Fig. 1  

1A: Steatosis - Large-droplet (macrovesicular) and small-droplet (microvesicular) steatosis (200X, H&E stain); 1B: Lipogranuloma - extracellular lipid surrounded by chronic inflammatory cells (200X, H&E stain); 1C: Neutrophilic inflammation - Steatohepatitis with a predominantly neutrophilic inflammatory infiltrate (arrow showing clusters of neutrophils, 200X, H&E stain); 1D: Mallory bodies - dense ropy eosinophilic skeins of cytokeratin filaments within cytoplasm of hepatocytes (arrow showing intra-cytoplasmic Mallory body, 400X, H&E stain); 1E: Ballooning degeneration of hepatocytes - swollen and enlarged hepatocytes with an intracytoplasmic rarefied, “stringy” or “wispy” appearance (arrow showing hepatocytes with ballooning degeneration, 400X, H&E stain); 1F: Perisinusoidal fibrosis - fibrosis in a “chicken-wire” pattern (arrow showing blue-colored perisinusoidal fibrosis, 400X, Trichrome stain).

Classically, steatosis is considered a risk factor for disease progression to steatohepatitis and other more serious complications of liver disease (cirrhosis, hepatocellular carcinoma). However, studies involving both humans and animal models have demonstrated that steatosis may progress directly to fibrosis or cirrhosis without the characteristic inflammatory changes of steatohepatitis.2 For this reason, pathologists should examine even purely steatotic livers for the presence/degree of fibrosis. This will lead to a more comprehensive assessment of a patient's particular risk for progression to cirrhosis and its sequelae.


Steatohepatitis is a histologic pattern that can be seen in chronic ethanol users. It is characterized by a set of diagnostic features, which may present in different stages of severity.8 Diagnostic features of steatohepatitis are parenchymal inflammation, hepatocyte damage, and fibrosis. This histologic pattern can be caused by the direct effect of alcohol (ASH) or multiple non-alcohol related etiologies (non-alcoholic steatohepatitis, NASH). In general, these changes are seen in a perivenular distribution in the earliest form of the disease, and they extend throughout the lobules as the disease progresses. Despite similarities in nomenclature, the ASH histopathologic diagnosis can be seen in the chronic alcoholic with or without the acute clinical syndrome termed alcoholic hepatitis. In other words, ASH is not synonymous with alcoholic hepatitis, but patients with alcoholic hepatitis typically have ASH.9

Inflammation in ASH has a varying amount of lobular involvement, with no specific zonal distribution. It is typically neutrophil-rich (Fig. 1C),8 although rarely it involves chronic inflammatory cells such as lymphocytes. Satellitosis can be present and appears as inflammatory cells encircling damaged hepatocytes.10 Neutrophilic infiltration has been attributed to the increase of chemokines, such as IL-8 and IL-17, in both the serum and the liver parenchyma.11, 12 It has been hypothesized that their function is to clear the liver of dying hepatocytes, and the baseline phagocytic function of these neutrophils has been reported to be decreased in human alcoholic patients.13 This could explain in part why infection is a major cause of mortality among patients with alcoholic hepatitis.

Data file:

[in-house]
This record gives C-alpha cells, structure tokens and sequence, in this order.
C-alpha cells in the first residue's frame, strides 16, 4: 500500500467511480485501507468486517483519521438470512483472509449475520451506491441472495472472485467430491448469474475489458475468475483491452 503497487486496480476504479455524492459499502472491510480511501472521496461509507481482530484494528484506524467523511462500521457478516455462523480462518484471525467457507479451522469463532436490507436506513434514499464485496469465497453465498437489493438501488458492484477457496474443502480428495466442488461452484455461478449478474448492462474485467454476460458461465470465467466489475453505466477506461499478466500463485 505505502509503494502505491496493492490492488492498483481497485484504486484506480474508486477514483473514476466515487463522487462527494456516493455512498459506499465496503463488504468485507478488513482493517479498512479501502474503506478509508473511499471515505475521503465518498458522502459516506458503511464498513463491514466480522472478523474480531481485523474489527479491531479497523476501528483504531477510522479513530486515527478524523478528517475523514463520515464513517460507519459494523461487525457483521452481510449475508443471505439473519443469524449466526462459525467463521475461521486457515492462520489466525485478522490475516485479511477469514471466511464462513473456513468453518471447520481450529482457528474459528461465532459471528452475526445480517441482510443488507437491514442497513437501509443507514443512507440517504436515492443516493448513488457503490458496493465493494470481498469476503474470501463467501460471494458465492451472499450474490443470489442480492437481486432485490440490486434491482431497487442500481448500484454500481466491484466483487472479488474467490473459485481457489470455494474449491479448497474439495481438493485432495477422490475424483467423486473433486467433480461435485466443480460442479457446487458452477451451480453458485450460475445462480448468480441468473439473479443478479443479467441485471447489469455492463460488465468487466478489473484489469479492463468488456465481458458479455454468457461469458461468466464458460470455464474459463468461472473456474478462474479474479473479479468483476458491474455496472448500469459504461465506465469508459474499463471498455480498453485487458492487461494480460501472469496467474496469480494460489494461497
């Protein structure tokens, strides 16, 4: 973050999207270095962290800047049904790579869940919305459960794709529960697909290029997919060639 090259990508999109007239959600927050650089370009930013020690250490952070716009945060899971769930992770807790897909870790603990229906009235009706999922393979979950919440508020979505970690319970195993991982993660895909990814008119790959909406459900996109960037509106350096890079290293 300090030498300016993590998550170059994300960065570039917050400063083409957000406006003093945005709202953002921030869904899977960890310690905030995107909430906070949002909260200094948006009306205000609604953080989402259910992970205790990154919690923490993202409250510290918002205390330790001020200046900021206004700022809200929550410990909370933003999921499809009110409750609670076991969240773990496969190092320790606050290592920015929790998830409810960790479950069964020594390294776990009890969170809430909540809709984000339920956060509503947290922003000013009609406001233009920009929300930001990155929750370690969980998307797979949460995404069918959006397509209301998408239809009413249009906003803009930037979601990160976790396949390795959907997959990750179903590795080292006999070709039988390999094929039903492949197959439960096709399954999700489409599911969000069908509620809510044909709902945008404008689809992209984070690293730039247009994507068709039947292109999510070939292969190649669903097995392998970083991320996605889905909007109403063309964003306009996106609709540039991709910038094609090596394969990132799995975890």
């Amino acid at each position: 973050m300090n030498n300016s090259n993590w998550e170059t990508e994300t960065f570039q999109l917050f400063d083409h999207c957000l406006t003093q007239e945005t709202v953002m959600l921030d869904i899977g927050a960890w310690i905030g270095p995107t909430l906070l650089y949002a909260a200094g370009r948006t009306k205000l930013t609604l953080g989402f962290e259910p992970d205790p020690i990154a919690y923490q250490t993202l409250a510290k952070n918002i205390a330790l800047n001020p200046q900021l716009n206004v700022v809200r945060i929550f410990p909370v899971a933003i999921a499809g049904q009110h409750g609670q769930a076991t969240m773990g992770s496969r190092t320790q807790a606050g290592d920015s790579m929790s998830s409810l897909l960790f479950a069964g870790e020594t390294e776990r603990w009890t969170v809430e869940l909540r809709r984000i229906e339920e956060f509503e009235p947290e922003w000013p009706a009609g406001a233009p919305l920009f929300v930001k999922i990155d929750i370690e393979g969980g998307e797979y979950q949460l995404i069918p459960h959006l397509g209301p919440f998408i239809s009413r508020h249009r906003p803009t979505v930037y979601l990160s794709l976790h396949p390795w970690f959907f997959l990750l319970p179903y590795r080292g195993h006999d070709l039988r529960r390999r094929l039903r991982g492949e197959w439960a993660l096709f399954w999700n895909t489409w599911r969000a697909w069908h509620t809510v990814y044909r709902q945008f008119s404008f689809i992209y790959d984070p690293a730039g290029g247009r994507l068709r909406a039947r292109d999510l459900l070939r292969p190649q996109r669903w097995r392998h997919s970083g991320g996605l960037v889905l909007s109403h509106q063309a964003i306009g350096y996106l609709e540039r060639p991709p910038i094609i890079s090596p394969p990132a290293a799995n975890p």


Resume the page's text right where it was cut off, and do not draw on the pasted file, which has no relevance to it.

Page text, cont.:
There are multiple morphologic manifestations of hepatocyte damage in ASH. Mallory-Denk bodies (also known as Mallory's hyaline, alcoholic hyaline, or Mallory bodies) are another classic, albeit non-specific finding, of alcoholic steatohepatitis. The presence of Mallory-Denk bodies reflects intracellular oxidative stress and can signal other liver pathology, including non-alcoholic steatohepatitis; Wilson disease; cholestatic conditions such as primary biliary cirrhosis; or exposure to certain drugs (such as amiodarone). They are characterized by ropy eosinophilic material within the hepatocyte cytoplasm (Fig. 1D), which is composed of misfolded and cross-linked cytokeratins 8 and 18 (CK8/18)14 as well as the ubiquitination-proteasome proteins ubiquitin, p62, heat-shock proteins (HSPs) 70 and 25, and other peptides. Immunohistochemical staining with CK8/18, ubiquitin, or p62 antibodies is useful for the identification of inconspicuous Mallory-Denk bodies.10 Of note, both CK8 and CK18 are able to bind to the TNF receptor 2 (TNFR2), thereby influencing TNF-α–induced activation of apoptosis and neutrophilic inflammation through NF-κB activation.15 Thus, the accumulation of Mallory-Denk bodies may not simply be a by-product of hepatocellular toxic damage but may also contribute to the perpetuation or advancement of inflammatory injury.16 Another invariably present finding that reflects cellular damage is hepatocyte “ballooning”. Ballooned hepatocytes appear swollen or enlarged, with an intracytoplasmic rarefied “stringy” or “wispy” appearance (Fig. 1E). In contrast to steatotic hepatocytes, which have an entirely clear cytoplasm, ballooned cells have some wispy cytoplasmic content remaining. Apoptotic cells (also termed-apoptotic bodies or acidophilic bodies) are small hepatocytic cellular remnants with hyperchromatic condensed nuclei and a dense eosinophilic rim. They are often scattered in areas affected by inflammation. Apoptotic cells, ballooning hepatocytes, and Mallory-Denk bodies represent the hallmarks of hepatocyte damage in ASH.